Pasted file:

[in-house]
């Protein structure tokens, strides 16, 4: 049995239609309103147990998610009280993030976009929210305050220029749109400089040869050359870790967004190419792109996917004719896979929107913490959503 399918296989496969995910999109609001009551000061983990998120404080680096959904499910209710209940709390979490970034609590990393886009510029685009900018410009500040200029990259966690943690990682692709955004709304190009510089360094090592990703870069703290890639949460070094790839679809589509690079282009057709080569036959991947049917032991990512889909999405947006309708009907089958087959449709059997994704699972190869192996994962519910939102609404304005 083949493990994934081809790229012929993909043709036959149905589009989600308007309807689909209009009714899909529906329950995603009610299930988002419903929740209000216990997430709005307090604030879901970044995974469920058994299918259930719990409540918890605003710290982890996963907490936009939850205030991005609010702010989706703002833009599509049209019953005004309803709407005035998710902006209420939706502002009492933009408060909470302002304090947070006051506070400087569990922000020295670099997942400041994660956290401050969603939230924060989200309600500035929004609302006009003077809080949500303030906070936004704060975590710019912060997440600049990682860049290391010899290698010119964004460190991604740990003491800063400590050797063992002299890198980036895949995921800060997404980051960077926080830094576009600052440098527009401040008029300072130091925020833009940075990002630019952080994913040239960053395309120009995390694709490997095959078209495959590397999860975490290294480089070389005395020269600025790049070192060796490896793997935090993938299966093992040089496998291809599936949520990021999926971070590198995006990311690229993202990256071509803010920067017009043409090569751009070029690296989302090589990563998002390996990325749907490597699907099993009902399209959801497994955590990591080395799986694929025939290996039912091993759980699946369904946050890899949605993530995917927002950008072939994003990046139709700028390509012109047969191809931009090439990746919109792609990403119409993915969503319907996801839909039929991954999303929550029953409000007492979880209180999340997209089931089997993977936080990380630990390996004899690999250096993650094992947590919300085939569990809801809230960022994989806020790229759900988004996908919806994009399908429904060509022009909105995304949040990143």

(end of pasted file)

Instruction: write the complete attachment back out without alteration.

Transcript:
[in-house]
């Protein structure tokens, strides 16, 4: 049995239609309103147990998610009280993030976009929210305050220029749109400089040869050359870790967004190419792109996917004719896979929107913490959503 399918296989496969995910999109609001009551000061983990998120404080680096959904499910209710209940709390979490970034609590990393886009510029685009900018410009500040200029990259966690943690990682692709955004709304190009510089360094090592990703870069703290890639949460070094790839679809589509690079282009057709080569036959991947049917032991990512889909999405947006309708009907089958087959449709059997994704699972190869192996994962519910939102609404304005 083949493990994934081809790229012929993909043709036959149905589009989600308007309807689909209009009714899909529906329950995603009610299930988002419903929740209000216990997430709005307090604030879901970044995974469920058994299918259930719990409540918890605003710290982890996963907490936009939850205030991005609010702010989706703002833009599509049209019953005004309803709407005035998710902006209420939706502002009492933009408060909470302002304090947070006051506070400087569990922000020295670099997942400041994660956290401050969603939230924060989200309600500035929004609302006009003077809080949500303030906070936004704060975590710019912060997440600049990682860049290391010899290698010119964004460190991604740990003491800063400590050797063992002299890198980036895949995921800060997404980051960077926080830094576009600052440098527009401040008029300072130091925020833009940075990002630019952080994913040239960053395309120009995390694709490997095959078209495959590397999860975490290294480089070389005395020269600025790049070192060796490896793997935090993938299966093992040089496998291809599936949520990021999926971070590198995006990311690229993202990256071509803010920067017009043409090569751009070029690296989302090589990563998002390996990325749907490597699907099993009902399209959801497994955590990591080395799986694929025939290996039912091993759980699946369904946050890899949605993530995917927002950008072939994003990046139709700028390509012109047969191809931009090439990746919109792609990403119409993915969503319907996801839909039929991954999303929550029953409000007492979880209180999340997209089931089997993977936080990380630990390996004899690999250096993650094992947590919300085939569990809801809230960022994989806020790229759900988004996908919806994009399908429904060509022009909105995304949040990143």